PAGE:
Another photography tips post! Today I’m talking light, which is the key to getting better pictures. The more light you have, the higher the quality of your pictures, because photographic film reacts to and likes light (I know digital cameras don’t use film – it’s just easier to explain the old fashioned way)!
Think of it this way: The more light there is travelling through the camera’s lens and shutter, the more information the film has to interpret. The more information on the image – the sharper and more detailed the photos.
You could break down your (outdoor) lighting conditions into three very basic groups: cloud, rain and sun.
- Cloudy is straightforward – your light will be evenly diffused wherever you shoot, so you’re not really restricted in any way unless it’s extremely dark due to extra heavy cloud cover.
- Raining is obviously tough but there are ways round it – I’ll do photographing in the rain in another photo tips post.
- And if it’s sunny, you’ve actually got a lot of different effects you can create – so read on for the low-down!
1. Strong, daytime sunlight is your only option
Although it’s a camera’s dream to have lots of sunshine, it can be a photographer’s nightmare. Too much light and/or the wrong time of day can cause lighting headaches and you can easily end up with unflattering results – it can cast high contrast shadows on your face and outfit and makes you squint. Here’s the best tips for how to work with strong, direct sun:
Aviod squinting by wearing sunglasses
Some bloggers feel a bit of a poser wearing sunnies (doesn’t bother me), but don’t forget they’re an accessory in themselves. If the sun is blinding your eyes they really are a necessity… you don’t have to wear them in every outfit post.
Stand in some shade
Make sure it’s not dappled light or it will cause havoc with the photo’s exposure. If the sun is strong there will still be enough light (remember the sun is four quadrillion times brighter than a 100W light bulb). Here’s how we got round strong sun in two outfit photographs by standing me in a shaded area:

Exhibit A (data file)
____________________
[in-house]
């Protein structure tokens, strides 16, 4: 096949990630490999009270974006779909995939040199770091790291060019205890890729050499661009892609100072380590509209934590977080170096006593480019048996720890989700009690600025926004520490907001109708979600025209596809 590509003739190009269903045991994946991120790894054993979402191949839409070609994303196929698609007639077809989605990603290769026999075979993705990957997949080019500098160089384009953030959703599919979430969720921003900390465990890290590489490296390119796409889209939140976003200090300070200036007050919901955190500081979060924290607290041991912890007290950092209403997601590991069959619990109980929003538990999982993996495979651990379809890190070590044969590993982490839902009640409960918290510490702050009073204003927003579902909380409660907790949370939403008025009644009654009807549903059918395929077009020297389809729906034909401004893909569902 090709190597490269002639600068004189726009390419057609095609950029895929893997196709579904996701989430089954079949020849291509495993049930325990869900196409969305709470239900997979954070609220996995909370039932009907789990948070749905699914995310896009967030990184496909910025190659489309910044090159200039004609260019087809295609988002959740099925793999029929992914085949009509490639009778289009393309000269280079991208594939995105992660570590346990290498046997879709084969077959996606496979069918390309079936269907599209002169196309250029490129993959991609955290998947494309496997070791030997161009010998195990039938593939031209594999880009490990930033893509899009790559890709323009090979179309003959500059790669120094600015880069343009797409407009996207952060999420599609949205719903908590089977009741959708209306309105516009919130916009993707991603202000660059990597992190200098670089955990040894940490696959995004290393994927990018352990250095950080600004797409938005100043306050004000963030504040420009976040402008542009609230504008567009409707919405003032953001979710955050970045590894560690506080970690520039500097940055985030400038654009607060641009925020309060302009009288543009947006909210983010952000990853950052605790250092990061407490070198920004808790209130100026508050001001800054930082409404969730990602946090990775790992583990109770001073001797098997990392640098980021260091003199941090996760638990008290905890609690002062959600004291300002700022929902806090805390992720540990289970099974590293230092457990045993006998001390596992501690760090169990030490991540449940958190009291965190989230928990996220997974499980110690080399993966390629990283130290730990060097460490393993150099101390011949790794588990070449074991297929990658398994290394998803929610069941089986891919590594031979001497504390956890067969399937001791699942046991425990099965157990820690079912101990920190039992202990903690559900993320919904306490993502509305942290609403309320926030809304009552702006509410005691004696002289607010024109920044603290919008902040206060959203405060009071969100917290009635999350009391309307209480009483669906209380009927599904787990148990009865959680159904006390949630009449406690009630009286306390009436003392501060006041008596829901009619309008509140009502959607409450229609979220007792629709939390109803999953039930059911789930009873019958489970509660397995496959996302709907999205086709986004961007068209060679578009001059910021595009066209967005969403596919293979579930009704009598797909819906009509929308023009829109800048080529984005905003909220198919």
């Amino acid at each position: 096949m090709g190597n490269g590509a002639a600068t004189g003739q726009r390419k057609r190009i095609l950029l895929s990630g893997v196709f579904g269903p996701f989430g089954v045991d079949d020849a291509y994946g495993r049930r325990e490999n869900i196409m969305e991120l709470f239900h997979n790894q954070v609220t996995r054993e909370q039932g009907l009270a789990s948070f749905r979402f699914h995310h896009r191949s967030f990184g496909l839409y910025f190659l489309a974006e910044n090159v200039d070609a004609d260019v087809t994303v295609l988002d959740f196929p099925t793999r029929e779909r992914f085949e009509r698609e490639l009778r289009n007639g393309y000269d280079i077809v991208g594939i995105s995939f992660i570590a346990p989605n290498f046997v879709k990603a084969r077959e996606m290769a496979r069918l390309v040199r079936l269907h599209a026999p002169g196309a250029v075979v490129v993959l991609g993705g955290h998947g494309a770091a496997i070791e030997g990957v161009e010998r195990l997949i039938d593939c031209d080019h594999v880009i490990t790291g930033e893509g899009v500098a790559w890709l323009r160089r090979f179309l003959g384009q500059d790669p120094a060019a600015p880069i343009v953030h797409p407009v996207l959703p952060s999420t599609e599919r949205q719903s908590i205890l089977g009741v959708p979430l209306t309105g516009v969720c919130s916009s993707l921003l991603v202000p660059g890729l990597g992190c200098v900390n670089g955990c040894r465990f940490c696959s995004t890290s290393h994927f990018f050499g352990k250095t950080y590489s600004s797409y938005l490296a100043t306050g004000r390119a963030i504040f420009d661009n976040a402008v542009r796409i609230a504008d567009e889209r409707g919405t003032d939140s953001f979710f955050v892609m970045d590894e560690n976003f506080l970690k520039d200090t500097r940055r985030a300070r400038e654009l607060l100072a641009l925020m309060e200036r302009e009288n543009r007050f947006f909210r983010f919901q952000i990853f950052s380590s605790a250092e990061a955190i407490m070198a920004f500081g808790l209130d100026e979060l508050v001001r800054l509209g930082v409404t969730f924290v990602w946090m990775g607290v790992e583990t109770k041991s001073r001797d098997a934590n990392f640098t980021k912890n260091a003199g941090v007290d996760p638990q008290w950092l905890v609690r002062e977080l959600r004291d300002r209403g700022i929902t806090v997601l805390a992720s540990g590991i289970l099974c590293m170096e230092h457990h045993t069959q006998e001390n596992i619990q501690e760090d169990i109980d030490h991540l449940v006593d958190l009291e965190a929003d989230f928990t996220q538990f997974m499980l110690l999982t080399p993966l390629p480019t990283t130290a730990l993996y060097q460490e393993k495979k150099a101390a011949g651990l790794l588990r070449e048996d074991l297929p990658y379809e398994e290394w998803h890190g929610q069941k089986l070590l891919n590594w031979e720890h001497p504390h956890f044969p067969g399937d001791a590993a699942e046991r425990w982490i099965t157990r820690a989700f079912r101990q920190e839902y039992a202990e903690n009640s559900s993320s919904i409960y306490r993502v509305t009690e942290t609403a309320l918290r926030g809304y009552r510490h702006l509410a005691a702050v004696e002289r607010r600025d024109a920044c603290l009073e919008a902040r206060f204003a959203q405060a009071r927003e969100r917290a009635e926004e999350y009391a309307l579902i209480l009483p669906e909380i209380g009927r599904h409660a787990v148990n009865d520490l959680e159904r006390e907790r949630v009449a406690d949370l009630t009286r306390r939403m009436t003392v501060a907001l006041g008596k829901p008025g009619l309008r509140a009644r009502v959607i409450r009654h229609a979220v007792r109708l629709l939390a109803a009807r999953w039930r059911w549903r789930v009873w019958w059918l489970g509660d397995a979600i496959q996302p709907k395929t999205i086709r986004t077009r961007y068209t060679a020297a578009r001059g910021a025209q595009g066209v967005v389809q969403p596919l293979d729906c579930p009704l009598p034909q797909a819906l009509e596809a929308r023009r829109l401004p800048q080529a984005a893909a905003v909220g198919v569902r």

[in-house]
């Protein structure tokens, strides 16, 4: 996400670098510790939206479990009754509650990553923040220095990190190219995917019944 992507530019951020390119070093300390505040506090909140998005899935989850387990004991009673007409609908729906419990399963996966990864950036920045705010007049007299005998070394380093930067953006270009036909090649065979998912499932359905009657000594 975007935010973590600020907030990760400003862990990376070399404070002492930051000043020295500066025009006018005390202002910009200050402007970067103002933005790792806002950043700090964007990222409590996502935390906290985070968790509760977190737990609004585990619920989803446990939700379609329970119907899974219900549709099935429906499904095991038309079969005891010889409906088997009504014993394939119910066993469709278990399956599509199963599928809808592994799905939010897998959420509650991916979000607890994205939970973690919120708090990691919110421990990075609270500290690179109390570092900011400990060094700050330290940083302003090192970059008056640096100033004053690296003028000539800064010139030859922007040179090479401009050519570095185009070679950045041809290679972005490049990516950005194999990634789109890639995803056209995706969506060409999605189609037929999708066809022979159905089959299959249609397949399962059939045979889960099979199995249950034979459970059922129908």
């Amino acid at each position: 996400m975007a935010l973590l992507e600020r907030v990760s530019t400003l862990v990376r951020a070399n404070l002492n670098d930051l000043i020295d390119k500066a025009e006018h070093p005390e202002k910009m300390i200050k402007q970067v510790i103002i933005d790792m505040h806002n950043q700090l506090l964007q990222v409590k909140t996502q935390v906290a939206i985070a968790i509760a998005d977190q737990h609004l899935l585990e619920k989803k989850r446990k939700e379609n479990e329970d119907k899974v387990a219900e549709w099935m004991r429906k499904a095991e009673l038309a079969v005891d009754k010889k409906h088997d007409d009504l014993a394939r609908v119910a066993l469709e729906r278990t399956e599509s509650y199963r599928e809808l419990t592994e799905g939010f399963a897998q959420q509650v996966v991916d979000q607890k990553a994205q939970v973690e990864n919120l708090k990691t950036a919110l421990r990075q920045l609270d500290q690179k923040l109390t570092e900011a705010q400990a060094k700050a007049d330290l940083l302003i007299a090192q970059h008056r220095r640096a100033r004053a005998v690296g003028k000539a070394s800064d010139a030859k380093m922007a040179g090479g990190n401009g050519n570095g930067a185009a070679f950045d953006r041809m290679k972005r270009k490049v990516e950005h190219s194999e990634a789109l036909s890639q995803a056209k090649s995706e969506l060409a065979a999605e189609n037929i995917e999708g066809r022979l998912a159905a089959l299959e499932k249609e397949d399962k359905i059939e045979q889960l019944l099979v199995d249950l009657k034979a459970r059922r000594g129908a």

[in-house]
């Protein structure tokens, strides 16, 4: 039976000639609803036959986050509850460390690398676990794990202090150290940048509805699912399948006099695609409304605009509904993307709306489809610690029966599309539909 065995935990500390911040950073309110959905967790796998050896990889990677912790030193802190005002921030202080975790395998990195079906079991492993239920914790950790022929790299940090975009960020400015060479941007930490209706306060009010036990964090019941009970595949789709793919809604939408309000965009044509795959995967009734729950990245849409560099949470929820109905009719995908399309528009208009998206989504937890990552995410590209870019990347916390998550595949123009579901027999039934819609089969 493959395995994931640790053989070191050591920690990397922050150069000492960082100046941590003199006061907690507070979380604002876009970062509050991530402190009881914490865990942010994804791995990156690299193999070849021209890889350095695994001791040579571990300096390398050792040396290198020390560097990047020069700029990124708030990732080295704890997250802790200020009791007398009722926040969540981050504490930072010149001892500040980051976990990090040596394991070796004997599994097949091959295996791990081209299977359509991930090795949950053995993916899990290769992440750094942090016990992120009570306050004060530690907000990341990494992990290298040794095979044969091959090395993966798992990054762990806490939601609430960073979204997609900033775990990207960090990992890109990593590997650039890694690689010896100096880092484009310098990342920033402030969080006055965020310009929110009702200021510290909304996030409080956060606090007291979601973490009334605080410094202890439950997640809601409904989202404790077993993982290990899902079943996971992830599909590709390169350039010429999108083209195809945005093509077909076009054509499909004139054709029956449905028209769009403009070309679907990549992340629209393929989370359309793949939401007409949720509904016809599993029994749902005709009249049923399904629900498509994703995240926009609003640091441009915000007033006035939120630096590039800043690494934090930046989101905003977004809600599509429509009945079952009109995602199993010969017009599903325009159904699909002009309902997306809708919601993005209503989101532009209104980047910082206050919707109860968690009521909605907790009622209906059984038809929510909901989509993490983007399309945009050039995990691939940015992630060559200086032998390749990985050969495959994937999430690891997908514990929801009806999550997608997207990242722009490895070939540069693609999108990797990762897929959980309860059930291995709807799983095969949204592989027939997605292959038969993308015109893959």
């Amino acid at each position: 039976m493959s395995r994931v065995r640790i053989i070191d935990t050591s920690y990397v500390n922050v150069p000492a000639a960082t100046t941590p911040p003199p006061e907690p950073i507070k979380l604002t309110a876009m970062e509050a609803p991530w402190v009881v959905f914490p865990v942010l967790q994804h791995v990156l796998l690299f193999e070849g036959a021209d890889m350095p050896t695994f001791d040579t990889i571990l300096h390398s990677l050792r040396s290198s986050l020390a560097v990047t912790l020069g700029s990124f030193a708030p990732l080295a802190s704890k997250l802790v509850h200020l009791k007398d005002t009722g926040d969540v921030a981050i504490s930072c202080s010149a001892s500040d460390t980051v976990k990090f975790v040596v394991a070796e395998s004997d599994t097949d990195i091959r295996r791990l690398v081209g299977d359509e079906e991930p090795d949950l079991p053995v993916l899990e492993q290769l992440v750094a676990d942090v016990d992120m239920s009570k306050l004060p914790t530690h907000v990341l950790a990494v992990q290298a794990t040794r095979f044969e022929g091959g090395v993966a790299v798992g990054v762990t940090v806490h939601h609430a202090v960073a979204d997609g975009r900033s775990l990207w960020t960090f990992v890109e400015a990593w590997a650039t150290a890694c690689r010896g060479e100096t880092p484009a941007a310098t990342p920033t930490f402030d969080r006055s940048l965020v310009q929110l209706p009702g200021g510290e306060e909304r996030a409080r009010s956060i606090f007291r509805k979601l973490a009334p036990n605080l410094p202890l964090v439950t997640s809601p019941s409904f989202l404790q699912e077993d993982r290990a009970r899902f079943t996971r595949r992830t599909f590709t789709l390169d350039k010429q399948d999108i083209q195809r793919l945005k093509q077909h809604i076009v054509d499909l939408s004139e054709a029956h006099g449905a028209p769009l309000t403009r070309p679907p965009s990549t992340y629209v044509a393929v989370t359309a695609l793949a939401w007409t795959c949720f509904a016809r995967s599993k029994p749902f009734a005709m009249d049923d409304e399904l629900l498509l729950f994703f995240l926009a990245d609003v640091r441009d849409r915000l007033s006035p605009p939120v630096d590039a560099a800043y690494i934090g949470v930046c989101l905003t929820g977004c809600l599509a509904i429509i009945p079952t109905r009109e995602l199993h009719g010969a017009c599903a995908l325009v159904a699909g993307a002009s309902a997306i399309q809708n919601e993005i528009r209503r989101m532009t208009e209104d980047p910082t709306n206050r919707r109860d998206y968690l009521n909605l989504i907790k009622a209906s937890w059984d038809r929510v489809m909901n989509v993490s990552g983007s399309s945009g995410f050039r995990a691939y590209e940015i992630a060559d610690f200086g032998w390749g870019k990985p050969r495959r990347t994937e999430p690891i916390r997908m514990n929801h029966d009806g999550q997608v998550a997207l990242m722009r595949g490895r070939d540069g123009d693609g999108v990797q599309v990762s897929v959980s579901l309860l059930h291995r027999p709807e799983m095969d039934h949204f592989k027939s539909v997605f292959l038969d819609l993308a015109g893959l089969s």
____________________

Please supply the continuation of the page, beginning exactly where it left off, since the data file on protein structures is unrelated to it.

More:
Turn around so that the sun is behind you
Personally I think this is the best way to get flattering light when the sun is really strong. The photographer has got to be careful – and probably experiment a little with exposure settings – if you want to avoid flare from the sun. However you’ll get that wonderful backlit halo effect:
To see how much of a difference positioning can make, compare the two images below… we purposely photographed me facing the sun first, knowing it would be far too harsh. As well as the unflattering shadows mentioned earlier, it has totally bleached me out – I pretty much look like I’m wearing white from head to toe:
So be brave and move your position in relation to the sun. It may take a few goes to get the shooting angles and exposure correct, but it really is worth it.
Please note: The photographer must not, under any circumstances, look directly at the sun either through the lens or otherwise if shooting into the sun. Safety first, folks.
2. There’s occasional cloud cover in the sky
If you’ve got sunny intervals, waiting for clouds to cover the sun is often a preferable option. At the time of shooting yesterday’s outfit post, the sun was constantly peeking out from behind the clouds, so we experimented a little with the lighting. Before showing you the rejects, the final image I chose was this one:
As you can probably tell, the sun had gone behind the clouds for this shot. But because the cloud cover was very thin, it cast a really eery light. It was a sort of strange glow, which created a lovely depth to the image and made the outfit pop.
Want to see what the other options were? See below – we experimented…